Jon Bon Jovi has become the latest Western pop star to woo the Chinese market, singing what is arguably the most famous Chinese love song ever. The BBC analyses his attempt. The music video, set in a recording studio, starts in soft focus as the soulful opening strains of The Moon Represents My Heart cue up. Then, Jon Bon Jovi's familiar gravelly voice fades in. "Ni wen wo ai ni you duo shen, wo ai ni you ji fen..." croons the American rock star in somewhat intelligible Mandarin. "Jon put a lot of thought on choosing the right song for his Chinese fans," reads a statement on his website announcing the video. Shot through the heart Image copyright Getty Images Image caption The American rock star is set to do a series of concerts across Asia in September The rocker clearly has big ambitions by taking on The Moon Represents My Heart - the song ranks as one of the greatest love ballads and is a beloved karaoke staple for older Chinese people. The plaintive ballad, popularised by Taiwanese superstar Teresa Teng in 1977, is sung from the perspective of a woman whose love is being questioned - her answer is that her love is as eternal as the moon. You ask me how deeply I love you, how much I love you My feelings are real, my love is also real, the moon represents my heart You ask me how deeply I love you, how much I love you My feelings will never move, my love will never change, the moon represents my heart The gentlest of kisses has opened my heart The deepest of love affairs, I think about it till today You ask me how deeply I love you, how much I love you Just think about it, just take a look, the moon represents my heart The song is closely identified with Ms Teng though she was not the original singer, and this is one reason why it remains so popular particularly in China. Ms Teng's career took off in Asia in the late 1970s just as Communist China began to open up, and she quickly became a household name in the mainland. After years of suppression of pop music, the spread of her ballads marked one of the first encounters mainland Chinese had with the "decadent" modern music of the outside world. Many listened to her in secret and pirated her music, despite a government ban. Gift of love Jon Bon Jovi's statement said he chose the "heart-warming classic for Chinese fans as a gift on Chinese Valentine's Day". But there are actually two Chinese Valentine's Days. One is Qixi Festival, which falls on 20 August this year. It marks the seventh day of the seventh lunar month, and is linked to the legend of the Cowherd and the Weaver Girl - star-crossed lovers who remain separated but reunite one day every year. Image copyright China Foto Press Image caption A Hubei TV station staged a promotional stunt for its variety show on Wednesday with male actors playing the role of the Cowherd on the streets of Wuhan city The other Valentine's Day is Yuanxiao Festival, which marks the end of the traditional Lunar New Year celebrations. Crowd-pleaser It's no coincidence that the video was released ahead of Jon Bon Jovi's Asia tour in September, where he'll be playing in China for the first time. He is also performing in other places with significant Chinese populations such as Macau, Taiwan, Singapore and Malaysia. While Western pop stars regularly play in Asia, it's rare for them to sing in Mandarin - but it's a guaranteed crowd-pleaser and helps to boost their profile. In February 2013, Celine Dion wowed audiences when she sang the folk song Jasmine Flower for the CCTV Chinese New Year Gala. It is said to be the most watched television show in the world, with hundreds of millions in mainland China and Mandarin speakers in other countries tuning in every year. Image copyright Getty Images Image caption Celine Dion is best known in China and elsewhere in Asia for her 1997 hit My Heart Will Go On Just speaking in Mandarin is enough for a Western personality to win fans over in China, as Facebook founder Mark Zuckerberg found when he spoke to university students in October - though he received more mixed reviews. 'Quite sincere' So how have the Chinese taken to Jon Bon Jovi's attempt? It hasn't generated much buzz on microblogging network Weibo - yet - but initial reviews appear to be positive, with many moved by his attempt to sing in Mandarin. The music video features several shots of the 53-year-old looking stumped as he ploughs through the song and practises his pronunciation. At one point, a woman who appears to be his Mandarin tutor gives him an encouraging thumbs-up. "Bon Jovi's too hardworking, he's given us Chinese fans a nice Qixi surprise... you can see in the video that he's continually trying to get the lyrics right, it's quite sincere," noted popular Weibo blogger Eargod. Other fans were more circumspect. Said user Zhufuaguai: "Even though it sounds horrible, it's still Bon Jovi - and that's enough for me."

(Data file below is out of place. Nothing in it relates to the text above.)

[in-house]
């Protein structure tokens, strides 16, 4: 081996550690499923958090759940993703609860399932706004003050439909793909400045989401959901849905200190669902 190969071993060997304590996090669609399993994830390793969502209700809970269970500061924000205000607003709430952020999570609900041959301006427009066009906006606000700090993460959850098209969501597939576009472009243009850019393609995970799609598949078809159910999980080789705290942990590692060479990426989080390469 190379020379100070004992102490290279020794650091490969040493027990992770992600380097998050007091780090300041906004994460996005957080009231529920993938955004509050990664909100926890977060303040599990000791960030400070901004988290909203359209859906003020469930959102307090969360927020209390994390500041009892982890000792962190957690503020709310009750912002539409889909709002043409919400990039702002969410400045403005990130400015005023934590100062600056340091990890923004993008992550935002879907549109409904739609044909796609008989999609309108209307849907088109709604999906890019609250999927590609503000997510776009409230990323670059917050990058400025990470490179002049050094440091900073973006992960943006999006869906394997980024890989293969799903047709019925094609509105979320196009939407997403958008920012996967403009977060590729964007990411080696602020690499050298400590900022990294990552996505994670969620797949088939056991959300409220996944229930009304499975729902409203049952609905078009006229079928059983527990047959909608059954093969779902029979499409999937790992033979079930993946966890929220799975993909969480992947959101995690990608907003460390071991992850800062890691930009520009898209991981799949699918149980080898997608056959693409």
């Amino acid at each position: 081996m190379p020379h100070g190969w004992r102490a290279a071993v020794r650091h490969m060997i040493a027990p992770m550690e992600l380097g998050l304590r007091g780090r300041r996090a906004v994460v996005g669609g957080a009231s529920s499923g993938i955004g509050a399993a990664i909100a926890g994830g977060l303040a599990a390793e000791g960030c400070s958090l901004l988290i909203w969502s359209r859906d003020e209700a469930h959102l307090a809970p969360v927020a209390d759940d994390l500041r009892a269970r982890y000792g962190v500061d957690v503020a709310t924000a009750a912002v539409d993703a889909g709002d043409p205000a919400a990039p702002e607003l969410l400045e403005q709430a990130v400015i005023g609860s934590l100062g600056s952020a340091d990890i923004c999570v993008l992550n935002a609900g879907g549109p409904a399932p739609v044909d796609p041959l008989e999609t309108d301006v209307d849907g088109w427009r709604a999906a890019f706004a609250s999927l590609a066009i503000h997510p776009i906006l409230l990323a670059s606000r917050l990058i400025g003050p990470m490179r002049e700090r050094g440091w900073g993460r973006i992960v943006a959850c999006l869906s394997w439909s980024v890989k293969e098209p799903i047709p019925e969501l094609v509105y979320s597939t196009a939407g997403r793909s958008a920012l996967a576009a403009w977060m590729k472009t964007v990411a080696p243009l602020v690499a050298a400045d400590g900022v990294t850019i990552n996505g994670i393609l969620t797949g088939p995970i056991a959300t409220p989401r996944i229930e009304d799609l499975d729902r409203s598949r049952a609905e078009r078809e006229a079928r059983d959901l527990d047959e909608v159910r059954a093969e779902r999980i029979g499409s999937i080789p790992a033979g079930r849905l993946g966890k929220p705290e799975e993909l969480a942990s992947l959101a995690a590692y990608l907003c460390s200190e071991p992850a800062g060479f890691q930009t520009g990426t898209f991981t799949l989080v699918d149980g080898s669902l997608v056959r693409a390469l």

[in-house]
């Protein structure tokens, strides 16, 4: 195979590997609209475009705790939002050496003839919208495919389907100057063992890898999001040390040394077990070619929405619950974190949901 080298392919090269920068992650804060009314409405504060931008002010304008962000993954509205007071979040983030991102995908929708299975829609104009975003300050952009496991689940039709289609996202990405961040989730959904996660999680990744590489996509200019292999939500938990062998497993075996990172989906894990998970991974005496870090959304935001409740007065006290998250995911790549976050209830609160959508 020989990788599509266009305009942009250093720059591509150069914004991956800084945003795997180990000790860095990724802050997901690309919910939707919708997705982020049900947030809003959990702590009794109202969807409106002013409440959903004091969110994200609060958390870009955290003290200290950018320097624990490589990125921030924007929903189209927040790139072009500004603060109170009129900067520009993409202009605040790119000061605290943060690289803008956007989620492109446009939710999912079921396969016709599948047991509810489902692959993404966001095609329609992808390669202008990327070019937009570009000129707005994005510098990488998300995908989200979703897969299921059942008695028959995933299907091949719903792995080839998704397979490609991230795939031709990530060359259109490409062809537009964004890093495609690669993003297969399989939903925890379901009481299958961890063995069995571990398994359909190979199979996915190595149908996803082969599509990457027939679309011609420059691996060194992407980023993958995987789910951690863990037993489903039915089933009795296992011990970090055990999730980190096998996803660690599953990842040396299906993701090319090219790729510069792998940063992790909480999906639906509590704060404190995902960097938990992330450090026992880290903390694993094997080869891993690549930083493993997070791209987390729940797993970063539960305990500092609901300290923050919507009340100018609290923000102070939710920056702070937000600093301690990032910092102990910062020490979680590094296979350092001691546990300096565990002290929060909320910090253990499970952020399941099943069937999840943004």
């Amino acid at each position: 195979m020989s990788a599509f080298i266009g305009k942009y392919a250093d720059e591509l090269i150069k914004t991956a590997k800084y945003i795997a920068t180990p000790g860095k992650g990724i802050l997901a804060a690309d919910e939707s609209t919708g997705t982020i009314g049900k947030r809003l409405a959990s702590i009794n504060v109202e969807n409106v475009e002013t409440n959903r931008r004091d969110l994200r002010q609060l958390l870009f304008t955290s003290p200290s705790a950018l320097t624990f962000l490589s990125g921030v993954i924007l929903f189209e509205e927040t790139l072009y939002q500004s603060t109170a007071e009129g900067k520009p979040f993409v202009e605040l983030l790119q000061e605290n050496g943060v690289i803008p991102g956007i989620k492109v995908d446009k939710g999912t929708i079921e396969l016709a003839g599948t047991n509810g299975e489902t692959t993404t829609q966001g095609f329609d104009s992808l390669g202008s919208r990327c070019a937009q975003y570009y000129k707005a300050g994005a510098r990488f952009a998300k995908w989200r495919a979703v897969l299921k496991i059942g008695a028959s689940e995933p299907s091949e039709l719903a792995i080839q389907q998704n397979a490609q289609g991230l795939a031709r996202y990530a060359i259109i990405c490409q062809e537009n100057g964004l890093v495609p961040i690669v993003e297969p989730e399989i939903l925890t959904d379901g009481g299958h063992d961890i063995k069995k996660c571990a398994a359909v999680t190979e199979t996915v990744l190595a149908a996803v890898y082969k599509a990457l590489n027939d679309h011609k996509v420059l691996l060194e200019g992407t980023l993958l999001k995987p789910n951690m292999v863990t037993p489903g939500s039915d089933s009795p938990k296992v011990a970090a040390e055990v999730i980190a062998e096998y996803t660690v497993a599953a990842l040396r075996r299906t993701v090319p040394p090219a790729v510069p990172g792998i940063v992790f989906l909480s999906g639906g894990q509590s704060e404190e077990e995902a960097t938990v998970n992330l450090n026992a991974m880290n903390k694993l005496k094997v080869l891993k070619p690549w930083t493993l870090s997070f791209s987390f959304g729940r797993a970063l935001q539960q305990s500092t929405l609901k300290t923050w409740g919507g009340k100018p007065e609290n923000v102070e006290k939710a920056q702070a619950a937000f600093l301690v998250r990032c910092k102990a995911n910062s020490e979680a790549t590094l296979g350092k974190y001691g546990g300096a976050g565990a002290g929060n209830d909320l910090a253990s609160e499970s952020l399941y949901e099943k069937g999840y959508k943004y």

Knowledge Graph

1 To celebrate this Saturday's Qixi Festival, known as Chinese Valentine's Day, big screens in China will offer a gift for audiences: a touching romance epic.

2 To celebrate this Saturday's Qixi Festival, known as Chinese Valentine's Day, big screens in China will offer a gift for audiences: a touching romance epic.

3 The Qixi Festival, or Chinese Valentine's Day, falls on Aug. 6 this year. On the day, people of the Li and Miao ethnic groups here usually observe the tradtion to splash water over their lovers, express their affection through water.